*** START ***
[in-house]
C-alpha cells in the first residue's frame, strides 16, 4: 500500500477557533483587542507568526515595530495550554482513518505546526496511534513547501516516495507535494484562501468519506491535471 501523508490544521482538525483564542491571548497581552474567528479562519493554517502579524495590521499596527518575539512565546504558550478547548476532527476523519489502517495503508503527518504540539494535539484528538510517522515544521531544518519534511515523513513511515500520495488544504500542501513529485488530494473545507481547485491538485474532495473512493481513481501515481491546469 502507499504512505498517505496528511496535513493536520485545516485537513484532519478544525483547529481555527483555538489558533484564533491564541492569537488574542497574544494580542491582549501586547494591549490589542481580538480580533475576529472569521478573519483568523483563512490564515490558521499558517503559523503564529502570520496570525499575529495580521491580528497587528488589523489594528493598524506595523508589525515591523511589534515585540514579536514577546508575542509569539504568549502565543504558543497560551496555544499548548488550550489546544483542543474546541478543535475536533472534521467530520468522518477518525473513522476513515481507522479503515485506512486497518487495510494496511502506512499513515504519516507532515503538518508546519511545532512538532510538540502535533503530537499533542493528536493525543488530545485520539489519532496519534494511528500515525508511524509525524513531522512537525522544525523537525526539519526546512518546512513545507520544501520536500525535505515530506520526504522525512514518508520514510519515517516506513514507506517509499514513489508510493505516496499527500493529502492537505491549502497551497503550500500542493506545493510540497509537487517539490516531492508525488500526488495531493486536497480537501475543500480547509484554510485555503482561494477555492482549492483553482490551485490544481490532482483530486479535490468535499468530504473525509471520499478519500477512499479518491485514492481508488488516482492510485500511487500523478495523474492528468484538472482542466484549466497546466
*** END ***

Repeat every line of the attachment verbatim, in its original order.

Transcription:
[in-house]
C-alpha cells in the first residue's frame, strides 16, 4: 500500500477557533483587542507568526515595530495550554482513518505546526496511534513547501516516495507535494484562501468519506491535471 501523508490544521482538525483564542491571548497581552474567528479562519493554517502579524495590521499596527518575539512565546504558550478547548476532527476523519489502517495503508503527518504540539494535539484528538510517522515544521531544518519534511515523513513511515500520495488544504500542501513529485488530494473545507481547485491538485474532495473512493481513481501515481491546469 502507499504512505498517505496528511496535513493536520485545516485537513484532519478544525483547529481555527483555538489558533484564533491564541492569537488574542497574544494580542491582549501586547494591549490589542481580538480580533475576529472569521478573519483568523483563512490564515490558521499558517503559523503564529502570520496570525499575529495580521491580528497587528488589523489594528493598524506595523508589525515591523511589534515585540514579536514577546508575542509569539504568549502565543504558543497560551496555544499548548488550550489546544483542543474546541478543535475536533472534521467530520468522518477518525473513522476513515481507522479503515485506512486497518487495510494496511502506512499513515504519516507532515503538518508546519511545532512538532510538540502535533503530537499533542493528536493525543488530545485520539489519532496519534494511528500515525508511524509525524513531522512537525522544525523537525526539519526546512518546512513545507520544501520536500525535505515530506520526504522525512514518508520514510519515517516506513514507506517509499514513489508510493505516496499527500493529502492537505491549502497551497503550500500542493506545493510540497509537487517539490516531492508525488500526488495531493486536497480537501475543500480547509484554510485555503482561494477555492482549492483553482490551485490544481490532482483530486479535490468535499468530504473525509471520499478519500477512499479518491485514492481508488488516482492510485500511487500523478495523474492528468484538472482542466484549466497546466